Title: The Minotaur
Author: Barbara Vine (a.k.a Ruth Rendell)
Publisher: Shaye Areheart Books (2006)
Kerstin (pronounced ‘Shashtin’) Kvist is a Swedish nurse hired to care for schizophrenic John Cosway in an English country house. Soon after her arrival it becomes clear there is little for her to do other than accompany the silent Cosway on his walks and ensure he gets his medication. Living in the house are Cosway’s mother and his four adult sisters and, although it is the early 1960’s, the household is reminiscent of the Bennett’s in Jane Austen’s Pride and Prejudice in the way it is run and the obsession with getting at least one of the women ‘married off’.
Vine/Rendell is a great story teller and here she has weaved a story that, despite not being full of murders or chase scenes, did manage to capture my attention. Told in the first person narrative by Kerstin the tale is an intricate observation of a dysfunctional family and the few outsiders they deal with and is, in its quiet way, absorbing. The characters, though not terribly unique, are interesting enough and I would happily have immersed myself in the goings on at Lydstep Hall with a deal of relish if it weren’t for the fact this is a very poorly written book.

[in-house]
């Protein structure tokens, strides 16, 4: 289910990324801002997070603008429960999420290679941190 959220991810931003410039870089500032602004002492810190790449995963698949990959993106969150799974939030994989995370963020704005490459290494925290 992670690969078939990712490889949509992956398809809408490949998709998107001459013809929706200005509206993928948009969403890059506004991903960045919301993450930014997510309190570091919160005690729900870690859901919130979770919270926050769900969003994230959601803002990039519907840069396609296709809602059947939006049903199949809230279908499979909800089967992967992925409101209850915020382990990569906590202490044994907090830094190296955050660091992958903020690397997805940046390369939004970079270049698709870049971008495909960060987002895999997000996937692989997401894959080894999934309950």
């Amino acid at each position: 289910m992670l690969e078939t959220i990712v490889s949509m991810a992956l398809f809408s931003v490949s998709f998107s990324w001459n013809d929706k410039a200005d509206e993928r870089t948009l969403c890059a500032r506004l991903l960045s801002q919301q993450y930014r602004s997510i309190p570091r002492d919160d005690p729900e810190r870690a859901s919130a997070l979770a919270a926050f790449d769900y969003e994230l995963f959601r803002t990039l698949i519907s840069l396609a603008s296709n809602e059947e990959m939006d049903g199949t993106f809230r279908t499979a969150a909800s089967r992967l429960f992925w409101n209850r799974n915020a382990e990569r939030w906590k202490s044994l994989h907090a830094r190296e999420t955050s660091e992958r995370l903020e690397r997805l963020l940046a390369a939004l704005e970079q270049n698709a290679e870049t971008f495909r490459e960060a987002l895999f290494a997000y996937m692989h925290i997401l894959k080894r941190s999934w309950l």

There are some horrendously annoying things here, made all the more difficult to swallow because a writer of Vine’s undoubted talent doesn’t, or didn’t used to, have to resort to them.
Firstly there are the constant, unnecessary reminders within the text that the book is reminiscent of Jane Austen’s England. The story, indeed the writing itself, literally scream Austen-esque. Read the introduction of Mr Dunsford at the start of Chapter 9 and even if your only exposure to Jane Austen has been to see the movie Clueless you’ll get the reference and won’t need to be endlessly reminded with such clumsy methods as the narrator likening herself to Elizabeth Bennett being interrogated by Lady Catherine de Burgh.
Secondly, and even more annoying, are the vague references about big events still to happen. The narrator’s tale is told in the present day reminiscing about the events of her time spent in the Cosway household. It’s not a spoiler to suggest that the most dramatic event of the book takes place towards the end but until that point there are so many “if only I’d known then what was to come” lines that I would cheerfully have thrown the book at a wall if only it wasn’t so heavy. The written equivalent of a movie-maker’s Da Da Dunnnn has always been a bugbear of mine and what it did to this book was remove the last hint or suggestion of suspense.
Without that it was a pretty humdrum story about some people who were insular, isolated and a little odd but not nearly intriguing enough to carry an entire book of awkward prose.
My rating 2/5
Mystery Ink (they loved it)
Telegraph UK (they didn’t)